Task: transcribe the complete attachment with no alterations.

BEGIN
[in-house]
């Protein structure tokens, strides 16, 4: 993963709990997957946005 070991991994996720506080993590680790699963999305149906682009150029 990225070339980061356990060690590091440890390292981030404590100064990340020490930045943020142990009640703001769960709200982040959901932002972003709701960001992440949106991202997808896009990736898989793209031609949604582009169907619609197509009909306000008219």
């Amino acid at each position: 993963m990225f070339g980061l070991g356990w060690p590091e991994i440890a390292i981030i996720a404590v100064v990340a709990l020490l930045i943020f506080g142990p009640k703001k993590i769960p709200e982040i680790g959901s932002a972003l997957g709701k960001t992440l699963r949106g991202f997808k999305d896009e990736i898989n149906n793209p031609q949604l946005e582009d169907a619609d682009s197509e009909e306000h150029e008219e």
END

[in-house]
């Protein structure tokens, strides 16, 4: 993963709990997957946005 070991991994996720506080993590680790699963999305149906682009150029 990225070339980061356990060690590091440890390292981030404590100064990340020490930045943020142990009640703001769960709200982040959901932002972003709701960001992440949106991202997808896009990736898989793209031609949604582009169907619609197509009909306000008219």
């Amino acid at each position: 993963m990225f070339g980061l070991g356990w060690p590091e991994i440890a390292i981030i996720a404590v100064v990340a709990l020490l930045i943020f506080g142990p009640k703001k993590i769960p709200e982040i680790g959901s932002a972003l997957g709701k960001t992440l699963r949106g991202f997808k999305d896009e990736i898989n149906n793209p031609q949604l946005e582009d169907a619609d682009s197509e009909e306000h150029e008219e």